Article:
Rags to Riches: plot outline O Initial wretchedness at home & “the call”: we are introduced to the hero in his lowly and unhappy state. The dark figures are the source of his misery. This phase ends when something happens to call them out into a wider world. O Out into the world, initial success: early efforts are rewarded, and the hero may have some glimpse of the greater glory he will someday achieve.

Rags to Riches: plot outline O The central crisis: reduced to a new powerlessness,

Rags to Riches: plot outline O The central crisis: reduced to a new powerlessness, this is the worst part of the story for the hero or heroine. O Independence and the final ordeal: the hero is discovering in himself a new independent strength. The hero is put to a final test, in which a dark rival may stand between the hero and ultimate fulfillment.

Rags to Riches: plot outline O Final union, completion and fulfillment: the reward is

Rags to Riches: plot outline O Final union, completion and fulfillment: the reward is usually a state of complete, loving union with the “Prince” or “Princess”. They may also succeed to some kind of kingdom. The implied ending is that “they lived happily ever after”.

#4: Voyage and Return

#4: Voyage and Return

Voyage and Return O Goldilocks and the Three Bears O Alice in Wonderland O

Voyage and Return O Goldilocks and the Three Bears O Alice in Wonderland O The Time Machine O Robinson Crusoe O Prodigal Son parable from the Bible O Gone with the Wind

Voyage and Return: essence of the plot O The hero or heroine travels or

Voyage and Return: essence of the plot O The hero or heroine travels or has travelled out of their familiar, everyday “normal” surroundings into another world completely cut off from the first, where everything seems abnormal. The early experience might feel exhilarating, but eventually a shadow intrudes. By a “thrilling escape” the hero is returned to his normal world.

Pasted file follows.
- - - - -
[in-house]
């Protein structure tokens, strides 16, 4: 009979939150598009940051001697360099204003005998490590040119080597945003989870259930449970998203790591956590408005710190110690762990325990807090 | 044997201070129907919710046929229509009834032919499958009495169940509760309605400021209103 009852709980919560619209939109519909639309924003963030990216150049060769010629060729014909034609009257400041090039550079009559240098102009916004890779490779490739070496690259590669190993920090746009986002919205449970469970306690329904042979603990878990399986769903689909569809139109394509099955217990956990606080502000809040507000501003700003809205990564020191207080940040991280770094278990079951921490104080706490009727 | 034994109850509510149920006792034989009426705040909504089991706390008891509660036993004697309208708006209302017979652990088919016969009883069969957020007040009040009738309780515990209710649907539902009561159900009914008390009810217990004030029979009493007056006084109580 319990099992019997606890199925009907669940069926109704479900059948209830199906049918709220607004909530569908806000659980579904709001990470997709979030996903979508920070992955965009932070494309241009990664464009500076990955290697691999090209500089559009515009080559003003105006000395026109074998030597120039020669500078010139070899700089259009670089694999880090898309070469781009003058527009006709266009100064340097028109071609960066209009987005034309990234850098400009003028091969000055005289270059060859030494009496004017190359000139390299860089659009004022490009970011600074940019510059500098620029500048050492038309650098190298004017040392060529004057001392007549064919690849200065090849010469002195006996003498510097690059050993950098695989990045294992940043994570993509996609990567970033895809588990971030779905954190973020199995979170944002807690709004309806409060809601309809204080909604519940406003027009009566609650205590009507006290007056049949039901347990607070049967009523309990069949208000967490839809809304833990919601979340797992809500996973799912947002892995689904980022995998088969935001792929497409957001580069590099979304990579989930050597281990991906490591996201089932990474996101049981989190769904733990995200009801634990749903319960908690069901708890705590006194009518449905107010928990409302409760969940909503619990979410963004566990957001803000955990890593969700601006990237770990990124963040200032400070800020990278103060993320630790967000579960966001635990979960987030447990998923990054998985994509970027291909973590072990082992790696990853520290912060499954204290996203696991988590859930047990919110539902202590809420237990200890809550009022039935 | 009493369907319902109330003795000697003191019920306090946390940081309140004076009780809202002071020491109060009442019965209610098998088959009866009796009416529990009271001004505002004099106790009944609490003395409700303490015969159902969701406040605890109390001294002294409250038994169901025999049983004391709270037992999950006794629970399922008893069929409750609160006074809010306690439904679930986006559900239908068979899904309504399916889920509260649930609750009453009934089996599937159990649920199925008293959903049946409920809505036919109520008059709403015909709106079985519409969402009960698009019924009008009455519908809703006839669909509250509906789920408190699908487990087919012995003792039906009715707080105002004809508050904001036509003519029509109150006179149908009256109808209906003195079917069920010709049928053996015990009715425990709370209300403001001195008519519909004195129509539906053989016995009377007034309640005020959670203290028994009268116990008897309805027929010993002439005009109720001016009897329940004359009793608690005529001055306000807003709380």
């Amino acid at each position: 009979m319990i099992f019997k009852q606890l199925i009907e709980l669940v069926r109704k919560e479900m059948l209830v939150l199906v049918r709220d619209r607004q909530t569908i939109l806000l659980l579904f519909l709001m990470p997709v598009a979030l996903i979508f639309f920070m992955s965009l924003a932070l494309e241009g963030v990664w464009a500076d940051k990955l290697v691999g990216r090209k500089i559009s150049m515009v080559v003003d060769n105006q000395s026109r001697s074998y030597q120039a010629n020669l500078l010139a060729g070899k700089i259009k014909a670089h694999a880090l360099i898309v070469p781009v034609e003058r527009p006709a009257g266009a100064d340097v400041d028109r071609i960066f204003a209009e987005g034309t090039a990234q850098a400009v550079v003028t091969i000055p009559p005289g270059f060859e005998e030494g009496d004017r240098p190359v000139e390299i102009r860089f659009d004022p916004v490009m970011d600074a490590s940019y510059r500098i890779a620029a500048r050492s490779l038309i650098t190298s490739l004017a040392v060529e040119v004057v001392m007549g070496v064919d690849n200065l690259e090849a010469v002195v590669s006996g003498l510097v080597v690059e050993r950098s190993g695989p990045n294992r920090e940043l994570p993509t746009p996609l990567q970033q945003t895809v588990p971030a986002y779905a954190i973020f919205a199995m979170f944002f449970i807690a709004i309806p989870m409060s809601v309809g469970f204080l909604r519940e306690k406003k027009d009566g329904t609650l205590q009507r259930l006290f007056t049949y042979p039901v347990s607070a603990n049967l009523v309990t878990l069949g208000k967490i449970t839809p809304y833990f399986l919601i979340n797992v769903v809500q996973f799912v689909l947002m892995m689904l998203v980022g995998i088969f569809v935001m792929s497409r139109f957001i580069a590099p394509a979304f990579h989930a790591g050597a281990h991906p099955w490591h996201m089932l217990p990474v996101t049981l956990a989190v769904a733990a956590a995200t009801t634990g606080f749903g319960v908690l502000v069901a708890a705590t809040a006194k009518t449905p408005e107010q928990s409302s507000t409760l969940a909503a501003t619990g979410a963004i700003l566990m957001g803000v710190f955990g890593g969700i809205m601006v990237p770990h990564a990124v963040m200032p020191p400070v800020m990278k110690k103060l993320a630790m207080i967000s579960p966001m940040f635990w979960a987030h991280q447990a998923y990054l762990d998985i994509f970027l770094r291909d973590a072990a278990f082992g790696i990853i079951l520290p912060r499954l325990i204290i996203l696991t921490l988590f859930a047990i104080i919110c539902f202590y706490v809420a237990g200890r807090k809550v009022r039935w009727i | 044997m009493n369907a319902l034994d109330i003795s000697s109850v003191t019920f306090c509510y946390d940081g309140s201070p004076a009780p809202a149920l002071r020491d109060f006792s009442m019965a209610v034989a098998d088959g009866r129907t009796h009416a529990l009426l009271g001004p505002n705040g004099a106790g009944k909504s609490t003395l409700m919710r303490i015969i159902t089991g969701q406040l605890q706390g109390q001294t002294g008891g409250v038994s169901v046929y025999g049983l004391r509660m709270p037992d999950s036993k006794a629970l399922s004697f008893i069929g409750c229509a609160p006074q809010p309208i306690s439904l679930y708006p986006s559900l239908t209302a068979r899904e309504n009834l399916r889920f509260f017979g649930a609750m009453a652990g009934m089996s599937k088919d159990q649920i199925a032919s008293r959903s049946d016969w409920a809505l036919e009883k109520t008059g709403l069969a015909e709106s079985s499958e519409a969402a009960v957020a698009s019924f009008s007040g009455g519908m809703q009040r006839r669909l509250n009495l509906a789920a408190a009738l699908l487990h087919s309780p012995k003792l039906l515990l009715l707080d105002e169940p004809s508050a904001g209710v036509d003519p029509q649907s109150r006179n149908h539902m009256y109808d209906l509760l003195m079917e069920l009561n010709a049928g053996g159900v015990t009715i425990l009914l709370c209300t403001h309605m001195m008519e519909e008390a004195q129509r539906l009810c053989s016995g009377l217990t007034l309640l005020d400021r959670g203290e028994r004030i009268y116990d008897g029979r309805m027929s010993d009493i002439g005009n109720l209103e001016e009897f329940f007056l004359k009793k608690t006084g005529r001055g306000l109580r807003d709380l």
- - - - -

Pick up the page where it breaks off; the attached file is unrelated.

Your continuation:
Voyage and Return O While this plot is as old as storytelling itself, it

Voyage and Return O While this plot is as old as storytelling itself, it became much more fashionable in Western literature after the Renaissance, when voyagers were traveling to every corner of the globe. O These stories generally fall into two types: a) the hero is marooned on a deserted island, or b) the hero visits a land of some strange people or civilization

Voyage and Return: variations O As fewer areas of the world were left to

Voyage and Return: variations O As fewer areas of the world were left to be explored, more authors sent their heroes into different parts of time or space, so you have deserted planets instead of islands O A “social” voyage and return features a hero who finds himself in a different group of people with whom he would not normally associate

#5: Comedy (Pride and Prejudice)

#5: Comedy (Pride and Prejudice)

Comedy: a history O “Comedy”: a banquet, a jovial festivity, a festal procession O

Comedy: a history O “Comedy”: a banquet, a jovial festivity, a festal procession O Speculated to have begun in the villages of ancient Greece O Many of the conventions of the comedy plot have scarcely changed in 2, 000 years

Comedy: a history O “Old Comedy” O The plays of Aristophanes, performed between 425

Comedy: a history O “Old Comedy” O The plays of Aristophanes, performed between 425 and 388 BC O At heart of his comedies lay an agon, or conflict, b/w two characters or two groups of characters O One side is life-giving, the other side life-denying (freedom vs. oppression) O The losing side (always the meanies) is suddenly forced to recognize something so important about themselves that it changes their ways and leads to reconciliation. (Anagnorisis)

Comedy: a history O “New Comedy” O Biggest mutation is that comedy became a

Comedy: a history O “New Comedy” O Biggest mutation is that comedy became a love story O Central characters are a hero and heroine; the purpose of the confusion or conflict in the story is to keep the two apart until they are brought triumphantly together in the closing scenes

Comedy: a history O More on the “New Comedy” plot: O There are two